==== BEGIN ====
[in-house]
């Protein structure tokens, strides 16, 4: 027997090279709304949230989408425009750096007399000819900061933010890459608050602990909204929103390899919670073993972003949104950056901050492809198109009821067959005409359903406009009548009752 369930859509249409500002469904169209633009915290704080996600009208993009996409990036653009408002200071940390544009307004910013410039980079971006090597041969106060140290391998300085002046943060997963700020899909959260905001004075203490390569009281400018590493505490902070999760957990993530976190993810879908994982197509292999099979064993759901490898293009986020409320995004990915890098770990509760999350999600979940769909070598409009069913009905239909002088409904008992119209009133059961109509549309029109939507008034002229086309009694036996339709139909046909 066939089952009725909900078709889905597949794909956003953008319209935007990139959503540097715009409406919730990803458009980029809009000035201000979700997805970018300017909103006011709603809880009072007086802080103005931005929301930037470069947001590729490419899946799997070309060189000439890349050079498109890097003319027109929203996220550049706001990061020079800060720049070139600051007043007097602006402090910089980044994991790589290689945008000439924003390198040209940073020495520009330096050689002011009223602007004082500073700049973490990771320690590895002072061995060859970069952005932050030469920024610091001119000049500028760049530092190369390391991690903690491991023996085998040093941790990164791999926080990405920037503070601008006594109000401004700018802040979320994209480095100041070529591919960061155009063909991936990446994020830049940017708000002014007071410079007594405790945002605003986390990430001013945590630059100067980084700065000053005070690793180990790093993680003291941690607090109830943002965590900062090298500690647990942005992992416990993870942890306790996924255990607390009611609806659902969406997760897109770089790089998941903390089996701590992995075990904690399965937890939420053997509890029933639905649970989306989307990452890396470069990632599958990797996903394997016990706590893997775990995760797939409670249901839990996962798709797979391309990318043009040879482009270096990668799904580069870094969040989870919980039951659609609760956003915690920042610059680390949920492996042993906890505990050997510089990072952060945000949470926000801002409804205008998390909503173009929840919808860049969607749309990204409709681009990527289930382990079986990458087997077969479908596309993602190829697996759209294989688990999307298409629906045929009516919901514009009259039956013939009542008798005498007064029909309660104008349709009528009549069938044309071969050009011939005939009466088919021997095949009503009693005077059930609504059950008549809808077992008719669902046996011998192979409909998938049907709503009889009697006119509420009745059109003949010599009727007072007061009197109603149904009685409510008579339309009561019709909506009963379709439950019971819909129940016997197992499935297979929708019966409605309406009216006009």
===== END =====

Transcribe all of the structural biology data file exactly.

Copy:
[in-house]
């Protein structure tokens, strides 16, 4: 027997090279709304949230989408425009750096007399000819900061933010890459608050602990909204929103390899919670073993972003949104950056901050492809198109009821067959005409359903406009009548009752 369930859509249409500002469904169209633009915290704080996600009208993009996409990036653009408002200071940390544009307004910013410039980079971006090597041969106060140290391998300085002046943060997963700020899909959260905001004075203490390569009281400018590493505490902070999760957990993530976190993810879908994982197509292999099979064993759901490898293009986020409320995004990915890098770990509760999350999600979940769909070598409009069913009905239909002088409904008992119209009133059961109509549309029109939507008034002229086309009694036996339709139909046909 066939089952009725909900078709889905597949794909956003953008319209935007990139959503540097715009409406919730990803458009980029809009000035201000979700997805970018300017909103006011709603809880009072007086802080103005931005929301930037470069947001590729490419899946799997070309060189000439890349050079498109890097003319027109929203996220550049706001990061020079800060720049070139600051007043007097602006402090910089980044994991790589290689945008000439924003390198040209940073020495520009330096050689002011009223602007004082500073700049973490990771320690590895002072061995060859970069952005932050030469920024610091001119000049500028760049530092190369390391991690903690491991023996085998040093941790990164791999926080990405920037503070601008006594109000401004700018802040979320994209480095100041070529591919960061155009063909991936990446994020830049940017708000002014007071410079007594405790945002605003986390990430001013945590630059100067980084700065000053005070690793180990790093993680003291941690607090109830943002965590900062090298500690647990942005992992416990993870942890306790996924255990607390009611609806659902969406997760897109770089790089998941903390089996701590992995075990904690399965937890939420053997509890029933639905649970989306989307990452890396470069990632599958990797996903394997016990706590893997775990995760797939409670249901839990996962798709797979391309990318043009040879482009270096990668799904580069870094969040989870919980039951659609609760956003915690920042610059680390949920492996042993906890505990050997510089990072952060945000949470926000801002409804205008998390909503173009929840919808860049969607749309990204409709681009990527289930382990079986990458087997077969479908596309993602190829697996759209294989688990999307298409629906045929009516919901514009009259039956013939009542008798005498007064029909309660104008349709009528009549069938044309071969050009011939005939009466088919021997095949009503009693005077059930609504059950008549809808077992008719669902046996011998192979409909998938049907709503009889009697006119509420009745059109003949010599009727007072007061009197109603149904009685409510008579339309009561019709909506009963379709439950019971819909129940016997197992499935297979929708019966409605309406009216006009």